When a company starts its life it wants to take on as much risk as it possibly can, do something hard and prove it in the marketplace. If it is not too risky then a big company may take you out or there may be no market. Over time a successful company’s market risk should go down as it gains market share.

Where this becomes interesting from a security standpoint is that early in the company’s lifecycle, the business has high market risk, but little security risk, there is not much in the way of assets to target. But over time as the business gains market share its security risks grow. This puts security in a very interesting position where there have to make up for a lot of lost time even if the decisions to delay security made sense at the time, the risk profile have readjusted to the point where more mature businesses who are established in the market and have relatively little residual market risk, at the same time the business takes on more and more security risk. In general this means the code, the config, data and identity architectures all must play catch up to deal with the risk profile over time.

These design and implementation choices also live to tell tales. I expect over the next few years, a rise of highly effective testing tools will act as a force multiplier for elite researchers, making it less and less possible to expunge evidence or records of security choices made. We’re going to have to start asking questions about security activity during the procurement process. Think of it as background checks for your software.

Contactless Credit Cards Cracked

Well calling it cracked implies encryption or some semblance of security of which there is none according to the New York Times. In Researchers See Privacy Pitfalls in No-Swipe Credit Cards we learn that a team of folks from UMass Amherst and EMC/RSA tested a small batch of RFID Credit Cards from Amex, Visa and Master Card and found that they were all susceptible to skimming attacks that revealed a variety of information including, the cardholder name, the complete credit card number, and the expiration date. Though some cards did some obfuscation of the data, the cards were discovered to reuse strings within a short period of time.
One choice bit from the article is MasterCard’s response:

Mr. Kranzley said the MasterCard-issuing banks decided how much security they wanted to implement, but said that with 10 million of the company’s chip-bearing cards on the market, some 98 percent of them used the highest standards.

It’s ever so comforting that MasterCard advertises how secure the technology is but then leaves the implementation up to its member banks. I guess it’s just as well that I don’t carry a MasterCard, now I don’t need to try to convince my bank to tell me what features they did or didn’t implement. This does make me worry about my Visa though…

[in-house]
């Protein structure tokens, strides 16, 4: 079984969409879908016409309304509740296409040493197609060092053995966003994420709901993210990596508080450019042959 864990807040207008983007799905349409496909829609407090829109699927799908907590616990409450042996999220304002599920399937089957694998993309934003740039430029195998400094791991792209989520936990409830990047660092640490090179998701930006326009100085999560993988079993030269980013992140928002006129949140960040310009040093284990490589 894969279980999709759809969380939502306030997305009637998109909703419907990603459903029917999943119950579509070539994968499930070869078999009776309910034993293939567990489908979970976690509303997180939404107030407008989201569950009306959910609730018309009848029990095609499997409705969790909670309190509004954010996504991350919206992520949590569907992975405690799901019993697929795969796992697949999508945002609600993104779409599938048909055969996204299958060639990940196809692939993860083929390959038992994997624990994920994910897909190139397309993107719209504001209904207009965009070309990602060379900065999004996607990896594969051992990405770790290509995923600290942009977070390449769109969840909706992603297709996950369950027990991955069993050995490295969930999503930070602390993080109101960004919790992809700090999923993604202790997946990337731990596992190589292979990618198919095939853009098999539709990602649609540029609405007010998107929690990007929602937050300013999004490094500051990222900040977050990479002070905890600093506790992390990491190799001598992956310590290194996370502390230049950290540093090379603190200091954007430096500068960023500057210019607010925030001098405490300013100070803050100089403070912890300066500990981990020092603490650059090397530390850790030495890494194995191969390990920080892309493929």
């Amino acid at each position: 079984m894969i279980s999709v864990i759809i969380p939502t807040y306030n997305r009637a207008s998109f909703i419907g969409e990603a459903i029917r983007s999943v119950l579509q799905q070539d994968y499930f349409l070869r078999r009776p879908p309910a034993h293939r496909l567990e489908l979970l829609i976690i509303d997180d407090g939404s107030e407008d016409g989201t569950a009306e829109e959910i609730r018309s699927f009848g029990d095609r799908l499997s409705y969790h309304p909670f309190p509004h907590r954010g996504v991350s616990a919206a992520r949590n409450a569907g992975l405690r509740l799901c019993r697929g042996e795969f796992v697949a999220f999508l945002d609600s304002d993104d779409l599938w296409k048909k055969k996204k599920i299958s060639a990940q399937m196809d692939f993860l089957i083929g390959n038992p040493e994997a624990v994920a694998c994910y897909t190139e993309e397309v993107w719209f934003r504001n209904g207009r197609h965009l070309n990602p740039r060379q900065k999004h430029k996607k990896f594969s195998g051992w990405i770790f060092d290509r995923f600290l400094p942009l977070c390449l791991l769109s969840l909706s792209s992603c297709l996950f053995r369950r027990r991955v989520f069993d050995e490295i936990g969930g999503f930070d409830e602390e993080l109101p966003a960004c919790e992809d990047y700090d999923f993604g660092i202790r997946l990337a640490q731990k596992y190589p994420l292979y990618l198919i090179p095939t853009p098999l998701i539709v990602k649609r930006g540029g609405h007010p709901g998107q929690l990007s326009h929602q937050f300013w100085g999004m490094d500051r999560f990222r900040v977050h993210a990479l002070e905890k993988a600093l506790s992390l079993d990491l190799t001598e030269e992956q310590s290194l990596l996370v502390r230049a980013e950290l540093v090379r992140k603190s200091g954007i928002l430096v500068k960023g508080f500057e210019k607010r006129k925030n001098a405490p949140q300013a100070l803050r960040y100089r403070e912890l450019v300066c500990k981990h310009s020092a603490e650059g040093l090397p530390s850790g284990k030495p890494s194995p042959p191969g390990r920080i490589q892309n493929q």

For those who want more detail, the Times has kindly posted the team’s submission to Financial Cryptography 2007 and a technical report as well.

A Very Silly Idea: #privacy, and


With recent data leaks at AOL, governments seeking information from Google on its users, and no simple user privacy solutions available, a standard for empowering user search privacy has finally been proposed. is spearheading a search privacy revolution with its proposed #privacy standard. Our proposal is that the #privacy flag could be added to the end of searches by users to tell the search engine ‘don’t track this query.’ In response, the search engine should not track the user by IP address or cookie, and the query should not be made public in keyword tools.

This is silly on a number of levels:

  1. It propagates the simplistic “opt-in/opt-out” thinking that the US marketing industry has been promulgating for decades. Look where that thinking has taken us.
  2. It defaults all queries to opt-in, implied by absence of an opt-out. Privacy should be a default, and the “right” way to implement this would be with #trackthis.
  3. It will be prone to user error (typos) and forgetting. It offers no way to say, set a privacy cookie. Even Doubleclick does that.
  4. Implementation is left as an exercise for the search engines, who are supposed to both magically not track your queries, and magically track them if you might be violating a law. (I say magically because I have some understanding of how web logs actually work.)
  5. For some remarkable reason, no search engine has actually bothered to comment on the proposal. Certainly, no one has accepted it yet. So why am I blogging about it?
  6. Really, this idea is one level above an idea I had at the pub last night. Unfortunately, as it turns out, goats are expensive, and probably won’t walk on treadmills. It’s a good thing I sobered up before setting up a web site.

(Article via David Fraser at “Search Engine Privacy Standard Proposed,” “Framed!” photo by Pheonix Lament.)

Diebold goes open source

Well, not intentionally.
Seems that multiple versions of source code (including the one used to run the 2004 primaries in Maryland) were delivered anonymously to a former legislator who has been critical of Diebold.
Note that this is not the same source examined by Avi Rubin, et. al., and found wanting from a security perspective.
The Baltimore Sun has more.